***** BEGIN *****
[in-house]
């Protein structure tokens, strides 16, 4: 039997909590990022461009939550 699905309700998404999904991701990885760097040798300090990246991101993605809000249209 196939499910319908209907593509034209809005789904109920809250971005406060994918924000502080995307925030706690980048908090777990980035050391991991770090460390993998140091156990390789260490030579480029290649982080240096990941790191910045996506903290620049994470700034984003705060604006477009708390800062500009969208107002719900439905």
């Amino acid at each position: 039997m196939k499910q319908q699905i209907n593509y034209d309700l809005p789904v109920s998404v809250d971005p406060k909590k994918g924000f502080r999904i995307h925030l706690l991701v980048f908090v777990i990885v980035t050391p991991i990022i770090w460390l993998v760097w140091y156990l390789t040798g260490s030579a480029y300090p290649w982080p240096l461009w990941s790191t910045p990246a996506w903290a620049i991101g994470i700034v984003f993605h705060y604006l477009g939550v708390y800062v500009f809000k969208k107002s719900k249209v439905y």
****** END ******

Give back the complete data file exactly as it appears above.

[in-house]
């Protein structure tokens, strides 16, 4: 039997909590990022461009939550 699905309700998404999904991701990885760097040798300090990246991101993605809000249209 196939499910319908209907593509034209809005789904109920809250971005406060994918924000502080995307925030706690980048908090777990980035050391991991770090460390993998140091156990390789260490030579480029290649982080240096990941790191910045996506903290620049994470700034984003705060604006477009708390800062500009969208107002719900439905």
């Amino acid at each position: 039997m196939k499910q319908q699905i209907n593509y034209d309700l809005p789904v109920s998404v809250d971005p406060k909590k994918g924000f502080r999904i995307h925030l706690l991701v980048f908090v777990i990885v980035t050391p991991i990022i770090w460390l993998v760097w140091y156990l390789t040798g260490s030579a480029y300090p290649w982080p240096l461009w990941s790191t910045p990246a996506w903290a620049i991101g994470i700034v984003f993605h705060y604006l477009g939550v708390y800062v500009f809000k969208k107002s719900k249209v439905y």